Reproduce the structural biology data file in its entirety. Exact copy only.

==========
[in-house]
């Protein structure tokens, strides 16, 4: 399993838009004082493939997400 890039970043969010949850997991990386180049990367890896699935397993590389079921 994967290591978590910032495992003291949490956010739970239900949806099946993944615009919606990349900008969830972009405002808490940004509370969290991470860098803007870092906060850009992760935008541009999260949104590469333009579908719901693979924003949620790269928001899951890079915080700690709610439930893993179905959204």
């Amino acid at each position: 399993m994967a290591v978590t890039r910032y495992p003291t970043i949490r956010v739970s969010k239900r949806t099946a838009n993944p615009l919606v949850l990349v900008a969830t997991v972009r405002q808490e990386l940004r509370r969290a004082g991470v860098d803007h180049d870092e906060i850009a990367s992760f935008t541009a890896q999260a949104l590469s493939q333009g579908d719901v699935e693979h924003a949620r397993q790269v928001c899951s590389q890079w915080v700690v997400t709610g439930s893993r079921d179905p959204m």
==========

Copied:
[in-house]
């Protein structure tokens, strides 16, 4: 399993838009004082493939997400 890039970043969010949850997991990386180049990367890896699935397993590389079921 994967290591978590910032495992003291949490956010739970239900949806099946993944615009919606990349900008969830972009405002808490940004509370969290991470860098803007870092906060850009992760935008541009999260949104590469333009579908719901693979924003949620790269928001899951890079915080700690709610439930893993179905959204």
């Amino acid at each position: 399993m994967a290591v978590t890039r910032y495992p003291t970043i949490r956010v739970s969010k239900r949806t099946a838009n993944p615009l919606v949850l990349v900008a969830t997991v972009r405002q808490e990386l940004r509370r969290a004082g991470v860098d803007h180049d870092e906060i850009a990367s992760f935008t541009a890896q999260a949104l590469s493939q333009g579908d719901v699935e693979h924003a949620r397993q790269v928001c899951s590389q890079w915080v700690v997400t709610g439930s893993r079921d179905p959204m």